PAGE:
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News Release


Shortage of Grade A Space could trigger rental ‘hot spots’ in the Western Corridor region according to Jones Lang LaSalle

London, 17th December 2009 – Research recently undertaken by global real estate advisers Jones Lang LaSalle has identified a number of towns in the UK’s Western Corridor region where shortages of Grade A office accommodation could possibly fuel early rental growth and potentially trigger new speculative development and increased pre-letting activity during 2010.

Jones Lang LaSalle anticipates rental ‘hot spots’, in those towns (such as Reading and High Wycombe); which are predicated to see a rise in achievable rents and largely where Grade A supply is particularly constrained and occupier demand increasing.

Commenting on the research findings, Guy Parkes, head of Jones Lang LaSalle’s Western Corridor office, said: “We anticipate rental growth returning in the second half of 2010, with overall growth of 0.6% across the Western Corridor region by the end of the year. The tipping point will begin in town centres, which currently represent good value in terms of rental growth projections, for commercial property investors.  Equally, corporate occupiers, who may be considering relocating to a town centre, should make use of this window of opportunity whereby they are able to capitalise on the current competitive pricing and rental packages available to secure premises on preferential terms before they are priced out of the market.”

Jones Lang LaSalle’s research also shows that there has been increased activity in occupier demand for town centre locations in the Thames Valley.  Over 2009, 57% of deals done have been in town centres, whilst out-of-town areas account for 43%.

Reading, in particular, has a limited pipeline of Grade A supply in the town centre, representing only 17 months supply remaining based on the rate of take-up during 2008 and 2009. However, with a growth in demand equating to a 95% increase in enquiries since the start of the year, Jones Lang LaSalle anticipates a quicker absorption rate going forward, which will further reduce supply, thereby fuelling rental growth.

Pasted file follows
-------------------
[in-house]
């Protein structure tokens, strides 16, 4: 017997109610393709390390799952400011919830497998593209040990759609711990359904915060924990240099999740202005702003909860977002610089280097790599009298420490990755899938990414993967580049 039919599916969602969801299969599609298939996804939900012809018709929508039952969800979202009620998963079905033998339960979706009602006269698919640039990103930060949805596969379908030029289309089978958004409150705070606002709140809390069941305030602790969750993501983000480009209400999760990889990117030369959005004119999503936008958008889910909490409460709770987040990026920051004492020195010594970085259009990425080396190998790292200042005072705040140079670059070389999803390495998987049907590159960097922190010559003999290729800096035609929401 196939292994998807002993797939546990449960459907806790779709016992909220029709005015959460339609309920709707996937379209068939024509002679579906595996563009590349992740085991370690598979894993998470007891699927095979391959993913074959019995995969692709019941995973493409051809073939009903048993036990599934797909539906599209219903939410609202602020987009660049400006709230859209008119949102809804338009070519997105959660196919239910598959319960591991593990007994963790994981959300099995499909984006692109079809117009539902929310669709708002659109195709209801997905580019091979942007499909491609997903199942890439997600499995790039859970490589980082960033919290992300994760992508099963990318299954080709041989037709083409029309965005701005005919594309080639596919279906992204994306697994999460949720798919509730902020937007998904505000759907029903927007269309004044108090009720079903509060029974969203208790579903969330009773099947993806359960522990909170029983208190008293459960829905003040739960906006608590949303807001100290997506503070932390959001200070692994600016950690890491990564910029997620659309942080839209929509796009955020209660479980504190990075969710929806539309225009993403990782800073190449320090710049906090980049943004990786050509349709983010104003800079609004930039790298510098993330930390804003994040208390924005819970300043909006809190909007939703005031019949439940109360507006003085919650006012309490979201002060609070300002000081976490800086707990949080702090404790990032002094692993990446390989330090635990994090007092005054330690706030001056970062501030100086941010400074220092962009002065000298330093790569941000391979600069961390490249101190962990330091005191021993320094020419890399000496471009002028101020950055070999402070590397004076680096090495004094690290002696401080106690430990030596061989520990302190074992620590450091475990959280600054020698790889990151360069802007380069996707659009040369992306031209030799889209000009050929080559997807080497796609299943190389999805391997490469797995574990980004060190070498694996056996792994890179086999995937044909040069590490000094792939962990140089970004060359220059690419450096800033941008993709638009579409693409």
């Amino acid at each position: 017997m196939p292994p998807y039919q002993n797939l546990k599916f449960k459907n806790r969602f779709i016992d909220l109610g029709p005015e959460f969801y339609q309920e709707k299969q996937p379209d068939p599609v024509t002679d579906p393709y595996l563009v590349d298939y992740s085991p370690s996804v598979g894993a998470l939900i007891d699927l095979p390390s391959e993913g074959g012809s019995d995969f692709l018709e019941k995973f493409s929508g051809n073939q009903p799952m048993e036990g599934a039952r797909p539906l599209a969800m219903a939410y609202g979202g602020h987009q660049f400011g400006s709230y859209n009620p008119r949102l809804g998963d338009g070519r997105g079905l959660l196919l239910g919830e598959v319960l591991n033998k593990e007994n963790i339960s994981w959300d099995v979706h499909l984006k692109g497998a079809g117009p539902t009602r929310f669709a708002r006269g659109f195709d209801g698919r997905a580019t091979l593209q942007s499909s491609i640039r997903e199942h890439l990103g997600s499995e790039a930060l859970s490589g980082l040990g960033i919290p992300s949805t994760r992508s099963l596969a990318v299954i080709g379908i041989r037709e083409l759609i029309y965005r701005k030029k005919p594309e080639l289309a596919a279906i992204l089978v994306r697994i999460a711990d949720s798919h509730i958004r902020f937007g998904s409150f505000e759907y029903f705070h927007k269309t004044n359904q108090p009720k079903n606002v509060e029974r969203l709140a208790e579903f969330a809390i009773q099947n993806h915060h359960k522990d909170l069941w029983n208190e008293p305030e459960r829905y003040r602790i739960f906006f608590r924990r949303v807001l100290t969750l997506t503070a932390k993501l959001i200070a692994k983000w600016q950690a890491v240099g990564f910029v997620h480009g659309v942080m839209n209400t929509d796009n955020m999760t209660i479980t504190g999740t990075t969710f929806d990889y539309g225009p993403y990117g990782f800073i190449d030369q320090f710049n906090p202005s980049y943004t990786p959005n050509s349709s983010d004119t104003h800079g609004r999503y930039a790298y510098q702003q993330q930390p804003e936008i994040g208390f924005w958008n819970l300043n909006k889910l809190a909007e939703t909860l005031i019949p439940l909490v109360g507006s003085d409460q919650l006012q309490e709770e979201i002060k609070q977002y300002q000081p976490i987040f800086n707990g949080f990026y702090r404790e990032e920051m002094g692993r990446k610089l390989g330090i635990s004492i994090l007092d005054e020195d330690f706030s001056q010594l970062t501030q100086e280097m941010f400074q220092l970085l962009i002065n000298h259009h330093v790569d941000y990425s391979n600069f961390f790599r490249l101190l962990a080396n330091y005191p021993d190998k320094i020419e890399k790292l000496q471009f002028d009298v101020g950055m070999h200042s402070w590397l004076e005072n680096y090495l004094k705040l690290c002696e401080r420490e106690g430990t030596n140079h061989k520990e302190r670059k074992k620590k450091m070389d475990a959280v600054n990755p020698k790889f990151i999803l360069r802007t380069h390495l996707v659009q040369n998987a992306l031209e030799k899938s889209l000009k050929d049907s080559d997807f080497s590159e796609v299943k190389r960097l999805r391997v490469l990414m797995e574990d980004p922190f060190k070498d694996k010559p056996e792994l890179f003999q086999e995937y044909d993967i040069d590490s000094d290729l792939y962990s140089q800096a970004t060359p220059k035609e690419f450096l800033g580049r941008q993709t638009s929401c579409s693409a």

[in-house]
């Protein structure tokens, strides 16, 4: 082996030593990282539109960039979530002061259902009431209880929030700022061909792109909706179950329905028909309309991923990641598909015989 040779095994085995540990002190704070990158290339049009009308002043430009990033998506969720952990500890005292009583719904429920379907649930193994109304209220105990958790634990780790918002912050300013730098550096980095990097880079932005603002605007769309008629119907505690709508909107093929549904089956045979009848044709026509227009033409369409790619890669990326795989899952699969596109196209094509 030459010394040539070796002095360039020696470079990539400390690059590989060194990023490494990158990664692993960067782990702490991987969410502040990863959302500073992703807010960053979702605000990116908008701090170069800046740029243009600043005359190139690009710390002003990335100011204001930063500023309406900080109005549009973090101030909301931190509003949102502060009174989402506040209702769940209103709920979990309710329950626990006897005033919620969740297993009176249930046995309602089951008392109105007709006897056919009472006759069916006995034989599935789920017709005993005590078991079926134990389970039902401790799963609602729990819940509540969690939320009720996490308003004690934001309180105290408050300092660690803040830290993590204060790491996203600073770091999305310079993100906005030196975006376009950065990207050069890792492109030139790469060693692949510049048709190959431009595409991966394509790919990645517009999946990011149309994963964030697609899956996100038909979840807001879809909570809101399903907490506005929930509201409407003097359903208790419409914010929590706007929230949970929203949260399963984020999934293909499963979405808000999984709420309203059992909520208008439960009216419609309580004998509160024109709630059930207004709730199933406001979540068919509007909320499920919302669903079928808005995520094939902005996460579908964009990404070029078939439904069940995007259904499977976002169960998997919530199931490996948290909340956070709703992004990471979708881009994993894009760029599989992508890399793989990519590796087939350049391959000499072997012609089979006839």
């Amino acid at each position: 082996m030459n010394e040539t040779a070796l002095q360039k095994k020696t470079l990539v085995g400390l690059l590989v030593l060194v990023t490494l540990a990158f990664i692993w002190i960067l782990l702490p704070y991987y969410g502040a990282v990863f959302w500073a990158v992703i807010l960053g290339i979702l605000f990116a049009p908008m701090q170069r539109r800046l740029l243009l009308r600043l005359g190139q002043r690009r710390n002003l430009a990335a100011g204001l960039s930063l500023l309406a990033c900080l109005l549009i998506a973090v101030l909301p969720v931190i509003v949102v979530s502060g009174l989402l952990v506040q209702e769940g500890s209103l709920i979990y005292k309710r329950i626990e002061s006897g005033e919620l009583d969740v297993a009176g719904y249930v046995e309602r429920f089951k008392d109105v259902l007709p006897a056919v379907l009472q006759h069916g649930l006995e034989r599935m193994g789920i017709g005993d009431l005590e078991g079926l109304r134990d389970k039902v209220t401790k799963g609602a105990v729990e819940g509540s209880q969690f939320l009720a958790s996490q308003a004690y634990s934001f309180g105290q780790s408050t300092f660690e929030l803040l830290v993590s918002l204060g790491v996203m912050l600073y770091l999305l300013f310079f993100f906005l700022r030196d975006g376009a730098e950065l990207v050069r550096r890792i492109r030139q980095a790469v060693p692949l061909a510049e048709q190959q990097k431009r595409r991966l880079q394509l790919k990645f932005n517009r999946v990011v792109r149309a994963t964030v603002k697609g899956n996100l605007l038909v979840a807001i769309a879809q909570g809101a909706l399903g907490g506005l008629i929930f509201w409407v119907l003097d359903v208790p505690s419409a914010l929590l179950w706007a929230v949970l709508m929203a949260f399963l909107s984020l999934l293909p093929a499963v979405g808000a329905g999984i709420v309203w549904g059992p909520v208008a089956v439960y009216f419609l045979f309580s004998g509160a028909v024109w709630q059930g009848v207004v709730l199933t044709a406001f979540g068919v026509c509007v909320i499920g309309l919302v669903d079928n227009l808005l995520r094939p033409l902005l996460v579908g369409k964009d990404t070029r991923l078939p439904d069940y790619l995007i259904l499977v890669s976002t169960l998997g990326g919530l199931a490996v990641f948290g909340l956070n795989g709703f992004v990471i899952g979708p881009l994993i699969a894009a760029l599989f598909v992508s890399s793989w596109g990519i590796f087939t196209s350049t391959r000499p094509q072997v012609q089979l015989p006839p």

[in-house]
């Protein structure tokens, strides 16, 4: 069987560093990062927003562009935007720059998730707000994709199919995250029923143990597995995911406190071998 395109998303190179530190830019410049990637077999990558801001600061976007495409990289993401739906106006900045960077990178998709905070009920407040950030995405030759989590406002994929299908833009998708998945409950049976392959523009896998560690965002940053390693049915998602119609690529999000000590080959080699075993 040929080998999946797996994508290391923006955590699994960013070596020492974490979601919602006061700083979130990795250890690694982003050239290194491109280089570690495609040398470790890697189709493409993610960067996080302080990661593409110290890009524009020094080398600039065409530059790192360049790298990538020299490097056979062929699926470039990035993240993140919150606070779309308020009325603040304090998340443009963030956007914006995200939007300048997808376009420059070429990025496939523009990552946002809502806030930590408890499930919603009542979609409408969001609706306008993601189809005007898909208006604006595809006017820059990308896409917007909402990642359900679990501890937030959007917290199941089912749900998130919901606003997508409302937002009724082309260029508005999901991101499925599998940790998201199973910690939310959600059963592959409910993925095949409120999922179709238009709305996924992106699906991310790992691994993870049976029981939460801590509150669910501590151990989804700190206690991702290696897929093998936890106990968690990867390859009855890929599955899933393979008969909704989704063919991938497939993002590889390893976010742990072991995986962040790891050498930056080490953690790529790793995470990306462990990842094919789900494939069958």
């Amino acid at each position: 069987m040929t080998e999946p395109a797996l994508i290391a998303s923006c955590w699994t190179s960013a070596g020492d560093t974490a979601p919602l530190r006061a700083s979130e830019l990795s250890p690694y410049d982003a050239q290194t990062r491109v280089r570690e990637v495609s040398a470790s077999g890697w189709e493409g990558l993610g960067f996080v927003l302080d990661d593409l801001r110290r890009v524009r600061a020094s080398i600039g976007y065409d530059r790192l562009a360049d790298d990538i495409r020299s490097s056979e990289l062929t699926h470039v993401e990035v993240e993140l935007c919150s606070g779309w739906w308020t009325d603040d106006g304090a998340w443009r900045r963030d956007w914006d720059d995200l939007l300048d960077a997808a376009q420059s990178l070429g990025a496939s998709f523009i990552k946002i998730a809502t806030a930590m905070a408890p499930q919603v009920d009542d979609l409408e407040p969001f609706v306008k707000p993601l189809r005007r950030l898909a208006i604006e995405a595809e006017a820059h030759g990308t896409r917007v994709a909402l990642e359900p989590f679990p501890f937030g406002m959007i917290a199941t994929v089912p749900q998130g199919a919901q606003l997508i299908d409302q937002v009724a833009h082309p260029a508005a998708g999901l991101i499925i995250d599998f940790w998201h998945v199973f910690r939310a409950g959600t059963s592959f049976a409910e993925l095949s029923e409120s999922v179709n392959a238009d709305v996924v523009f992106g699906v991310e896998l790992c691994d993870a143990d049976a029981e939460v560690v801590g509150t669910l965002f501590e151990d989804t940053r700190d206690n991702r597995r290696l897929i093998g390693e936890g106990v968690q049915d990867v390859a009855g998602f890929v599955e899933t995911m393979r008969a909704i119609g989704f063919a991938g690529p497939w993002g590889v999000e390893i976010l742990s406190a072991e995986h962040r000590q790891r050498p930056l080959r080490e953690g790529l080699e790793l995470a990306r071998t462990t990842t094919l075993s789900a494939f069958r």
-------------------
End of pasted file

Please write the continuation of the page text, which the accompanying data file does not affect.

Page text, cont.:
Guy Parkes added: “There are only two newly constructed Grade A buildings in Reading town centre, comprising 113,000 sq ft at The Blade and 60,000 sq ft at Reading Central, which could easily satisfy the weight of current requirements. It is therefore not surprising that office rents have remained relatively robust in the town during the recession.”
Guy continued: “Other market trends we may see, could arise from those occupiers who perform highly transactional types of work, (such as call centre employees), who do not depend on particular ‘locations’ to fulfil their job requirements and could achieve significant cost savings by moving out-of-town. In towns such as Bracknell, Camberley and Maidenhead, where there are higher levels of supply, there will continue to be less rental volatility, which will be beneficial for businesses keen to maintain their occupancy costs at sustainable levels.  It is here where rents are expected to remain stable for longer.”

Other ‘rental hotspots’ identified by Jones Lang LaSalle’s research include Staines which has just ten months Grade A supply remaining; Chiswick with 26 months supply and High Wycombe, which has 23 months supply available. These supply levels are set against only approximately 153,000 sq ft of new development scheduled to complete in 2010 across the Western Corridor region. Jones Lang LaSalle anticipates improving occupier demand in the town centres may be the catalyst to bring forward further development starts from 2011.